Normal Behavior of Your Dog

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Normal Behavior of Your Dog


Dogs display a number of traits that humans find annoying, strange or even disgusting (eating feces is a prime example). Yet dogs do what they do for a reason. As far as they are concerned, they are doing nothing wrong, and they become confused when we scold them. Knowing why dogs do certain things will enable you to cope better with them as they occur.

Vocal communication

Compared to humans, dogs have a limited ability to communicate using sound and tend to rely more on body language to get their message across. The range of sounds they produce tends to be used to back up their body language rather than in isolation. Howling and growling are the least common sounds, but barking is used frequently, often in different ways to convey different meanings. These can range from guarding barks to those designed to get attention, or barking can be used just to let off steam when excited or frustrated.

Guarding and possession

Natural instinct dictates that to let another take away food will result in hunger. This principle sometimes gets transferred to toys and other items a dog possesses; to give them up is a sign of weakness. Guarding food or a toy, by growling or snapping at anyone who approaches, is a dog’s way of saying ‘this is mine and you are not having it’. However, this line of defence is inappropriate in a human environment. In pet dogs, not letting go of something must be discouraged from an early age, otherwise aggression problems may later result. It is perfectly fine to let a non-aggressive or non-possessive dog occasionally win the toy in a game to keep his play motivation high, but this should be the exception, not the rule.

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Puppy Energy Burn Off

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Energy Burn Off


Most all puppies have big bursts of energy at one time of the day or another.

These energy burn off times can be a positive or negative experience. Lets analyze the positive first. If an energy burn off comes up when you are at home with your pup, it can provide you with an excellent opportunity to structure some really fun and educational use of a playtime. The results of this type of session are easy training, fun learning plus the added bonus of a tired out pup at the end of it all.

A tired pup is a quieter and less destruc-tive pet in the house. For this reason, I recom-mend working owners or busy families, to try at all costs to have an energy burn off session with the puppy before leaving for the day. Even 5 to 10 minutes will make a tremendous difference. Then place your puppy in the most puppy-proof room or spot available in your home. A garage is OK if it has been completely puppy proofed and the temperature is reasonable for your particular breed. Provide lots of chewy things, and an old blanket or towel. (OLD so that when you come home and find it shredded you can laugh as you sweep it into the garbage and replace it with another old one).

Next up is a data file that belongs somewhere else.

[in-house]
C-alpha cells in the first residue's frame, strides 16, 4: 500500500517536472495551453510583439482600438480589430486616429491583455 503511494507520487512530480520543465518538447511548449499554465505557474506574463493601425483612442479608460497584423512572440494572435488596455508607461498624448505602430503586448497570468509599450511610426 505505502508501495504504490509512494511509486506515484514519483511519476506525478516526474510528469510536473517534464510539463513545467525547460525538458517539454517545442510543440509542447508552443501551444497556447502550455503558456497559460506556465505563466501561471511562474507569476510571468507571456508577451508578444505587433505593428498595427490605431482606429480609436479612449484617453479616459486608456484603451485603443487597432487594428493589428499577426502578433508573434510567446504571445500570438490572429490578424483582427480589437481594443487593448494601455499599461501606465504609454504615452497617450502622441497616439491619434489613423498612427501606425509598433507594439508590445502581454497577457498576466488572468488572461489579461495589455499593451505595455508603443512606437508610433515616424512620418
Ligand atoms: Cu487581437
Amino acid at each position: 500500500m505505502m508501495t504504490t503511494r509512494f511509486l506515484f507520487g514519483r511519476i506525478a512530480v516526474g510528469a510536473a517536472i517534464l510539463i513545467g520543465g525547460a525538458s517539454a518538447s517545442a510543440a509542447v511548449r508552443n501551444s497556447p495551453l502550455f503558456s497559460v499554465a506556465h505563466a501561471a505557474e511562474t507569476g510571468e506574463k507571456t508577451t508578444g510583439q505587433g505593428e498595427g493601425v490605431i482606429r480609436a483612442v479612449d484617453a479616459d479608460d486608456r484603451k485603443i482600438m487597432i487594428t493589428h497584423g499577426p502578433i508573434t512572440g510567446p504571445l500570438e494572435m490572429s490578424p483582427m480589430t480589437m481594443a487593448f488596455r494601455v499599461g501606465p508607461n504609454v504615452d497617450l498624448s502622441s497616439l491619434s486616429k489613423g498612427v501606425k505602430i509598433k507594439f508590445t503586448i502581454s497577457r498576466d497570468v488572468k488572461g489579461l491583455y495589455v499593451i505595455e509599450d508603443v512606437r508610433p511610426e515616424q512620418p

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Why dogs like to sit close to our feet

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Why dogs like to sit close to our feet


There are many reasons why a dog may like to sit on an owner’s feet. It all depends on the dog and the other behaviors they exhibit. What kind of dog is it? Is he a pushy dog? A love bug? A dog that always like to be touching someone? Is this an anxious dog who doesn’t like to let the owner out of their sight? The same behavior can be caused by lots of different things, depending on the particular dog.

If you have a dog who is very dominant, then your dog could like to sit on your feet as a way to assert himself over you. He is physically pinning you down and putting himself in a more powerful position. But this would only be the case if this particular dog does other things that make you believe he is trying to be dominant.

Does yourĀ  og suffer from separation anxiety? Do they follow you from room to room? Do they go to pieces if they can’t see you? In this case the dog may be trying to reassure himself about your presence. He may be looking for comfort by touching you.

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